Bohemian Rhapsody

I knew all the Queen hits, but didn’t know much about the band’s history or Freddie Mercury’s life. I just watched Bohemian Rhapsody this weekend figuring it would be more entertaining than a marathon awards show, since those usually drag on and on.

The film acquainted me with the general background of the band. I found it interesting that one musician was an astro-physicist, another studied dentistry and another studied electrical engineering. Of course, the big star was Freddie Mercury, who was a performer par excellence.

Born Farrokh Balsara, Freddie Mercury is the center of this film. The film goes through the band’s history which was inseparable from Mercury’s life. In many ways as unique on the surface Mercury seemed, the events and relationships he experienced follow that of many stars – parents who don’t understand, dissatisfaction with the ordinary life of study, followed by work and conventional family, joining a band, fighting for success, disagreements once success is attained, destructive excess and rebellion with the corporate types running things, Yet, while this was nothing new to anyone growing up in the era, who know this music scene and the biographies of its brightest stars, the film does entertain. Queen’s music still has wide appeal.

The film’s strength is its music and visuals. There’s a lot of color and glitz which fit Mercury. Actor Rami Malek won the Oscar for Best Actor for his performance and he did succeed in bringing Mercury back to life.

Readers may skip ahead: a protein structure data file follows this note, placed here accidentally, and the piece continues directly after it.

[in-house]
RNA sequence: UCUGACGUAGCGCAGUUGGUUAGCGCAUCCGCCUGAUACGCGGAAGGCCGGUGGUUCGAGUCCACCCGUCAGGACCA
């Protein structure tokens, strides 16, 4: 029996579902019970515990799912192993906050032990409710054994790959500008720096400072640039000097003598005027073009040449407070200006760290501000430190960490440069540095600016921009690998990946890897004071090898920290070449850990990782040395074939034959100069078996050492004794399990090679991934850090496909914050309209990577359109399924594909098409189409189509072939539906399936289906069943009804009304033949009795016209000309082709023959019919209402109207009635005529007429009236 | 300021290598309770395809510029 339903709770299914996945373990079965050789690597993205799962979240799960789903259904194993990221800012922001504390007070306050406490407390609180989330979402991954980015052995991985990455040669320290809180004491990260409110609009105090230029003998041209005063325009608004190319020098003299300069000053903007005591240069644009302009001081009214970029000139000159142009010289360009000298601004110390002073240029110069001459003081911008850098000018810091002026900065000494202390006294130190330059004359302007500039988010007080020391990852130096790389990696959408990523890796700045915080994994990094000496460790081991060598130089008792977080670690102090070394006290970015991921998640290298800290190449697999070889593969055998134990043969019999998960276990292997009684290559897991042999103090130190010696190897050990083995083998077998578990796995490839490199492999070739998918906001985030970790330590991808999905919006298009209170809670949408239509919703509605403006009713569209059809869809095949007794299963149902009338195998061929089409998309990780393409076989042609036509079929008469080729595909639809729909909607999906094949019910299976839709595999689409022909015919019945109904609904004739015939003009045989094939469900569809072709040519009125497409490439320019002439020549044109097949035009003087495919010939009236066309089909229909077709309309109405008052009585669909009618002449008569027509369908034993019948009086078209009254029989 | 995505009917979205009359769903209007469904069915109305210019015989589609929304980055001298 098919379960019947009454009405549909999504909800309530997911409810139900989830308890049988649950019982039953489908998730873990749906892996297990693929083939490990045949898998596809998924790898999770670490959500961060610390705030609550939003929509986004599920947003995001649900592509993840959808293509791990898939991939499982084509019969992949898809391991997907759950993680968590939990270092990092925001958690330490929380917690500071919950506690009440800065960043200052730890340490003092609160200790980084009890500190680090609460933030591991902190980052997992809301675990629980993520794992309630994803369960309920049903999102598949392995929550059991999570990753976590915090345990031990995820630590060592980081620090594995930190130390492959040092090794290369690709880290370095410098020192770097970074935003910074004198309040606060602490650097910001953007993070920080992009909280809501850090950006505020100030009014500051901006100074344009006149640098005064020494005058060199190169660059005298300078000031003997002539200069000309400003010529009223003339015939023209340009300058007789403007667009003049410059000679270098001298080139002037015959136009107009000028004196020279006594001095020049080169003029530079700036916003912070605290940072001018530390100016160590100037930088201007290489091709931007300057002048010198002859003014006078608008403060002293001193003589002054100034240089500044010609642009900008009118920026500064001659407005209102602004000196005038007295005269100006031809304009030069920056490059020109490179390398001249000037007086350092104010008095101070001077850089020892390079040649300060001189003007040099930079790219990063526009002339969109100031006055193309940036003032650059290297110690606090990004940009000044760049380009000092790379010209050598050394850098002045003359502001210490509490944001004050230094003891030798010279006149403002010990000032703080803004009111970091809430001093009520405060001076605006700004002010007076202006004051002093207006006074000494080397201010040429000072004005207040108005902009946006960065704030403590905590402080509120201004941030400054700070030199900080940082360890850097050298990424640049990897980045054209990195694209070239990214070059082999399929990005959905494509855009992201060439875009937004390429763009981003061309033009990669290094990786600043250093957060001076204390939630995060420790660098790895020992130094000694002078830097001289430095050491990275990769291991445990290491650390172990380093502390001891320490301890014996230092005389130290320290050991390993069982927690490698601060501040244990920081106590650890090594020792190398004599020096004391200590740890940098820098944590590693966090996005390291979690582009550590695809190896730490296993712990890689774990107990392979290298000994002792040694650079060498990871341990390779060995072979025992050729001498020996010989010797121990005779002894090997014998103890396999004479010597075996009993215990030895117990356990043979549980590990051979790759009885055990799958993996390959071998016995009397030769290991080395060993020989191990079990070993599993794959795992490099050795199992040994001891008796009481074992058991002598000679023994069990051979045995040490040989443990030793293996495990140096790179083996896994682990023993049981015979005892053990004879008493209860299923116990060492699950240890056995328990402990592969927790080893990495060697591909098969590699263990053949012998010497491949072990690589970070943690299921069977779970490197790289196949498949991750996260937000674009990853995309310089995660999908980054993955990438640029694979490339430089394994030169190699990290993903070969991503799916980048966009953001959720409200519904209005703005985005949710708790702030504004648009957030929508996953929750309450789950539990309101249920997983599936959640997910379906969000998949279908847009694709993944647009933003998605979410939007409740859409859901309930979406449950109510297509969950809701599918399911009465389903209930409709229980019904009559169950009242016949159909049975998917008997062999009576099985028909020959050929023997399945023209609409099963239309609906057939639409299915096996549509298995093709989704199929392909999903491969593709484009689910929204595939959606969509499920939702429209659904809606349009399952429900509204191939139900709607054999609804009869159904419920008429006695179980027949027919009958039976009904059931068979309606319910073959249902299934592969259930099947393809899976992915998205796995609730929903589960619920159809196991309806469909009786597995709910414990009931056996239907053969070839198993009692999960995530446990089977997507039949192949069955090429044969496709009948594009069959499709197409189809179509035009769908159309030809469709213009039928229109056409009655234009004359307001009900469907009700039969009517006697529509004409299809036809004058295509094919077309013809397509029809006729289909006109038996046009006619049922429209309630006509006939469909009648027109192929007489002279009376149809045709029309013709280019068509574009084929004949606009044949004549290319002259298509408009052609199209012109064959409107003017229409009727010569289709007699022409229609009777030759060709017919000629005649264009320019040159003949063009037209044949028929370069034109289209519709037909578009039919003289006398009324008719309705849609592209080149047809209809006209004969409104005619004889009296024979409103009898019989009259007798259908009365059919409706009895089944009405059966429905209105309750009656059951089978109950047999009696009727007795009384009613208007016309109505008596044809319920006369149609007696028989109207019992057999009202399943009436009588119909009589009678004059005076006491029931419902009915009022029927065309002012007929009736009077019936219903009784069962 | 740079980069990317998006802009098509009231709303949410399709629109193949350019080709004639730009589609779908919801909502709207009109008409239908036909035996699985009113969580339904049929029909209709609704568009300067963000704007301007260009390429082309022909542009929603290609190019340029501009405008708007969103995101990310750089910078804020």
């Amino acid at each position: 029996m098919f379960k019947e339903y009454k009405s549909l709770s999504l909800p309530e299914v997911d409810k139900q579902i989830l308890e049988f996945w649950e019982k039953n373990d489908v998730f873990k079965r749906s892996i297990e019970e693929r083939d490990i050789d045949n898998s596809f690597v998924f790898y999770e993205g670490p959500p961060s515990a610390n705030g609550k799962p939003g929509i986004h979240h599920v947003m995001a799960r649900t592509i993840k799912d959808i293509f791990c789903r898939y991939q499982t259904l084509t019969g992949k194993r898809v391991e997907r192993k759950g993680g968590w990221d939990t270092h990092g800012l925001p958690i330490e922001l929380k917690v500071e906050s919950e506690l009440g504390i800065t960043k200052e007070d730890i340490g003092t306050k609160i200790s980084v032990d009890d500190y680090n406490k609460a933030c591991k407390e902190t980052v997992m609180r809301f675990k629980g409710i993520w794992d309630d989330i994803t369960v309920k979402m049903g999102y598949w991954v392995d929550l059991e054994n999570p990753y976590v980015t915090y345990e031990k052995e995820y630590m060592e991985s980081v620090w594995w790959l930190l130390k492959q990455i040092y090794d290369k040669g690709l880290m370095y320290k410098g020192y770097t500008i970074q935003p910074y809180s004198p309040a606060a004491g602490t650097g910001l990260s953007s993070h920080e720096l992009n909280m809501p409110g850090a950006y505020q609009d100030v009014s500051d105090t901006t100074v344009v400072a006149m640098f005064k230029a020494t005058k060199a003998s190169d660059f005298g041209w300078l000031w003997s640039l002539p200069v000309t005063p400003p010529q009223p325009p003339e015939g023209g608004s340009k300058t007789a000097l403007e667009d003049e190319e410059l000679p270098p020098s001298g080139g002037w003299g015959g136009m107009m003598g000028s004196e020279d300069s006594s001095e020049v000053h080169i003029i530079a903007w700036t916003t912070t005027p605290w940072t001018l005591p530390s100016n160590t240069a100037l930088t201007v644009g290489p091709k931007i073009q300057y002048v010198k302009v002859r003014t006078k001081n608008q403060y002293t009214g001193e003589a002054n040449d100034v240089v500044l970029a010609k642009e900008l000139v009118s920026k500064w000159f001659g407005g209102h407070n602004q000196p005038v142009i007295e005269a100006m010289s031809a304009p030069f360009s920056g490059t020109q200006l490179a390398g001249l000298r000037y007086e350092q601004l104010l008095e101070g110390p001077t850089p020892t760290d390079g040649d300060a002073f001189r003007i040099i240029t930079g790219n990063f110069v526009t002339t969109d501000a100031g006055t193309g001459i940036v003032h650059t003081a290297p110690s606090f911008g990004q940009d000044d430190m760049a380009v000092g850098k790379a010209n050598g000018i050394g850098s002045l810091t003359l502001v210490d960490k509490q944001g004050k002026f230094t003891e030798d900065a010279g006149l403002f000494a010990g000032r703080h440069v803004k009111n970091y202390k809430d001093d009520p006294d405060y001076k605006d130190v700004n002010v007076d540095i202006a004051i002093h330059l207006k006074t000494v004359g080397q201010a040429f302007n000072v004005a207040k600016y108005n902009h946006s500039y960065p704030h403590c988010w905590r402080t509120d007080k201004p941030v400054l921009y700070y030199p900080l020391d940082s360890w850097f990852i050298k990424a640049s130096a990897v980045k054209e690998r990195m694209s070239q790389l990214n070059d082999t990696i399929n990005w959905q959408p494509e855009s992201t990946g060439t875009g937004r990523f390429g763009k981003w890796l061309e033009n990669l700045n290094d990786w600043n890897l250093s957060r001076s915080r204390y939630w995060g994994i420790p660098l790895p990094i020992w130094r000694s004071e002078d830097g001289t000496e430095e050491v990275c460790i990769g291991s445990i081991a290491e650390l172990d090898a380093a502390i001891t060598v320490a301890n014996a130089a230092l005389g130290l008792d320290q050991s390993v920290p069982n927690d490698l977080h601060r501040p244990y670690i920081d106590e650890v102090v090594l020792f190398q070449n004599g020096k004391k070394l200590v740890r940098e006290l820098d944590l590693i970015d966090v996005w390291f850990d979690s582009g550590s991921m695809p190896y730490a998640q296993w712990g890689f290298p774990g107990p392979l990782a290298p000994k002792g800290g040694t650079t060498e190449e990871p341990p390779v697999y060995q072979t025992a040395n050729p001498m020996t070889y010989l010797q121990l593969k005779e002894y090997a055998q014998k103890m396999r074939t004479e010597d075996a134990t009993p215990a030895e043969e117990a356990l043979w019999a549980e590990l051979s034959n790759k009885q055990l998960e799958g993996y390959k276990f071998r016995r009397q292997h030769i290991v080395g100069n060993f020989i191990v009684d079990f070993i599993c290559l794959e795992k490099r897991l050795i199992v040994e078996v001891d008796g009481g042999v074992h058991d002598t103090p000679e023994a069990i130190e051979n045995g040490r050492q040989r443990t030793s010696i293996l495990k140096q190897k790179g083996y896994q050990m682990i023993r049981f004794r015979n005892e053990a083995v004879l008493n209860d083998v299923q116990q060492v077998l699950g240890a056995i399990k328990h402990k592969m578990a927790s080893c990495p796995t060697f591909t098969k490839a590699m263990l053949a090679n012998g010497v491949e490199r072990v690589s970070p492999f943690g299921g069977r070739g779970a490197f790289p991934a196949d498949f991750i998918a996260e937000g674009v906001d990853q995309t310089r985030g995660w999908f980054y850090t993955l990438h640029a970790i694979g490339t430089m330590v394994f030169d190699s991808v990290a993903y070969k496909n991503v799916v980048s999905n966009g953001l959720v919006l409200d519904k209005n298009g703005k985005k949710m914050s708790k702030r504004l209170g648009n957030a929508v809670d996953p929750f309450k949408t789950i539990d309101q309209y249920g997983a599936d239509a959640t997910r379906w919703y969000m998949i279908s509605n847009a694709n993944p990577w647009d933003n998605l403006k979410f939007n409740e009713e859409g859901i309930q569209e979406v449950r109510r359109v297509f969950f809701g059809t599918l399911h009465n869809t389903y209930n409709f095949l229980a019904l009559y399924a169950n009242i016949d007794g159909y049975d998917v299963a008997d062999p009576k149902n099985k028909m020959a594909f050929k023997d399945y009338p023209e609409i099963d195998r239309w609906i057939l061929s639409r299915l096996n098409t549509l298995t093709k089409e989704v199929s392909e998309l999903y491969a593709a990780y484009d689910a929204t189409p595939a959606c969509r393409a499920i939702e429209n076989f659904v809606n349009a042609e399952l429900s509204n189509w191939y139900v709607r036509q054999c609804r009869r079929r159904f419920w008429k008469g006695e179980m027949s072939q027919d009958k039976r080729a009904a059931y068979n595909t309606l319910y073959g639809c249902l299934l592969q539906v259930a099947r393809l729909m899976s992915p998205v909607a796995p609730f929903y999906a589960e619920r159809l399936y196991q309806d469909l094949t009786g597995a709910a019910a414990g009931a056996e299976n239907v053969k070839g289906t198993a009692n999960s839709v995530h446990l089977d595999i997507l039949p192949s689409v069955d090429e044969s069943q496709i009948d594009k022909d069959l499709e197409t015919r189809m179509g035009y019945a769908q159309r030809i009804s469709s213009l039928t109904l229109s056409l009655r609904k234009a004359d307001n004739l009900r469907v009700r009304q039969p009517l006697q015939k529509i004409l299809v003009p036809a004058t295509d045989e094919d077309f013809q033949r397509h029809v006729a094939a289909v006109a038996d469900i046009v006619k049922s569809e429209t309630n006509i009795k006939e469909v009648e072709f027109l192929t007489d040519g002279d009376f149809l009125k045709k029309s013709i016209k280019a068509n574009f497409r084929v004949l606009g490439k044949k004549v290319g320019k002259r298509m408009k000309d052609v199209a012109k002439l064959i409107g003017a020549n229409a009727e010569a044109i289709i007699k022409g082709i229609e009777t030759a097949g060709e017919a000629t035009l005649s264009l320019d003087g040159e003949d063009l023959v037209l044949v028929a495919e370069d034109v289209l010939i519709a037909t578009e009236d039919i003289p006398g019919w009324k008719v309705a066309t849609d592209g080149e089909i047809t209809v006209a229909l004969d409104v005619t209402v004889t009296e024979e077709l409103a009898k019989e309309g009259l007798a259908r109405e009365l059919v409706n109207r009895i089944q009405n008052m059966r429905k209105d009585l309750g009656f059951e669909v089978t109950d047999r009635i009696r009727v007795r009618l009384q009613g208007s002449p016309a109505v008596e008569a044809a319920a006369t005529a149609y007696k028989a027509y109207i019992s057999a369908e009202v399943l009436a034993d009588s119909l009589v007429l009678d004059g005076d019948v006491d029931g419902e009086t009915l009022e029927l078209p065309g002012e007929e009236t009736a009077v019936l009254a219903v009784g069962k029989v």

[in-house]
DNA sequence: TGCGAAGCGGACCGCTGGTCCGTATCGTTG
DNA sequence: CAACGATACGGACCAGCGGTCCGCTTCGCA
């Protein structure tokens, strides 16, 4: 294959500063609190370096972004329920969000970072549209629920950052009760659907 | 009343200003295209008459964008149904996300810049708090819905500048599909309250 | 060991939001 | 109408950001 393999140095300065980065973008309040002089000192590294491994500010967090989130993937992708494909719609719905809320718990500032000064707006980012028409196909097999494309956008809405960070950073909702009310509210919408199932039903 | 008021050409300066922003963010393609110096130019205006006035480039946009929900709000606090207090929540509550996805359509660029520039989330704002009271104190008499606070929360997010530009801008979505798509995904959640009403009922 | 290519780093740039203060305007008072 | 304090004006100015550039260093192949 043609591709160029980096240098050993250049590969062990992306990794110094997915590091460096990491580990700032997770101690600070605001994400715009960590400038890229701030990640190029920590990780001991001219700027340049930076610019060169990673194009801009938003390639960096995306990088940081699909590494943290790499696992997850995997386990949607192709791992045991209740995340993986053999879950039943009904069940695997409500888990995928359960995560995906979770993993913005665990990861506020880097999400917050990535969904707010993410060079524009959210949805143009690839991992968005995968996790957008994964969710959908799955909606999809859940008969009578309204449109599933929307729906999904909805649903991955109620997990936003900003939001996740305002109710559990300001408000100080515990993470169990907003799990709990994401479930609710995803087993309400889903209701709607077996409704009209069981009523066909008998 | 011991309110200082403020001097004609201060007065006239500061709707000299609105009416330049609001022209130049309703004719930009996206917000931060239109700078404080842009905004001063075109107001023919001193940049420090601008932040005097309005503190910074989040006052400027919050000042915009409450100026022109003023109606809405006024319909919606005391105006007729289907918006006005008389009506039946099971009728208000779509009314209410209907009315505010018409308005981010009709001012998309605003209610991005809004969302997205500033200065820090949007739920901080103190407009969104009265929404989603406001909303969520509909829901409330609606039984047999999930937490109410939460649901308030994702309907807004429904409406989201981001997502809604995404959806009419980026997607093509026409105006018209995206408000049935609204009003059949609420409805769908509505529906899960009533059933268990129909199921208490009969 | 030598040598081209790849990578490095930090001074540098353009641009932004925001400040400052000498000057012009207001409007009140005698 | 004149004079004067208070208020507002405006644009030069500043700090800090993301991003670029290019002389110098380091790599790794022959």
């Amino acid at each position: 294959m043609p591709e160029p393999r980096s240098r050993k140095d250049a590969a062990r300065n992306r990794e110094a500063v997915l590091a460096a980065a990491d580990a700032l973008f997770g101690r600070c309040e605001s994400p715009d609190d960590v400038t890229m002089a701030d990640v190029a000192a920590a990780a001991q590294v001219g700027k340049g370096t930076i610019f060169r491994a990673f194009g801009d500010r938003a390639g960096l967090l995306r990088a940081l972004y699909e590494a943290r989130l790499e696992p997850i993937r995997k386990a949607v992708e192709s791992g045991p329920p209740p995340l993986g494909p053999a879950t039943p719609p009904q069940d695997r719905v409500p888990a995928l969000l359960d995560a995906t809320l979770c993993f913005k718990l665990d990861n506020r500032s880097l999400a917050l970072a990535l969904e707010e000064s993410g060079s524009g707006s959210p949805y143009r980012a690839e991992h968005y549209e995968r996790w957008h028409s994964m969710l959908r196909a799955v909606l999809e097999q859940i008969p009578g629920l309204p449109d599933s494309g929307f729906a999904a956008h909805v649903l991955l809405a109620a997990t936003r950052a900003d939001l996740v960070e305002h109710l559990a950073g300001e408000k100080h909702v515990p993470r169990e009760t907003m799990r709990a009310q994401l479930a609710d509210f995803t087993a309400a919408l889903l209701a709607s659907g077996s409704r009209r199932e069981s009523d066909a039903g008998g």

Yet this is not a film that would get a screenwriting award. I felt the story sped through the drama that shaped the band and Mercury. It’s as if it was written based on a checklist: quickly show conflict with stern father who doesn’t understand music, show meeting his wife and jump to their marriage. Check off requisite arguments between the band members and with the music business guy. I hoped for more depth and a closer look into Freddie.

Essentially, Freddie’s life was a sad one. Like many in his position, he trusted the snake, who is certain to appear once you’re successful and throwing big parties. He didn’t appreciate the people he could count on. Nothing was enough. Early on Freddie’s father tells him that he can’t get anywhere pretending you’re someone that you’re not. On the one hand, Freddie’s right to reject the message as his father’s ideas about getting a steady job, etc. aren’t what he was born to do. However, the tragedy of Mercury’s life was that he didn’t understand the wisdom in his father’s statement. Mercury perfected his role as performer, but his other facets were neglected and undeveloped. It’s a pity he didn’t grow as a mature friend, colleague, or intimate partner. He didn’t develop Farrokh Balsara; like Elvis and so many others, his life was tragic because he focused so much on his persona and not on his inner life or soul.

In short the movie was worth watching, but I’d love it if it were shorter and focused on particular areas of Mercury’s life rather than everything. The Steve Jobs film by Aaron Sorkin is a better example of how a biopic can show a person’s life concisely.

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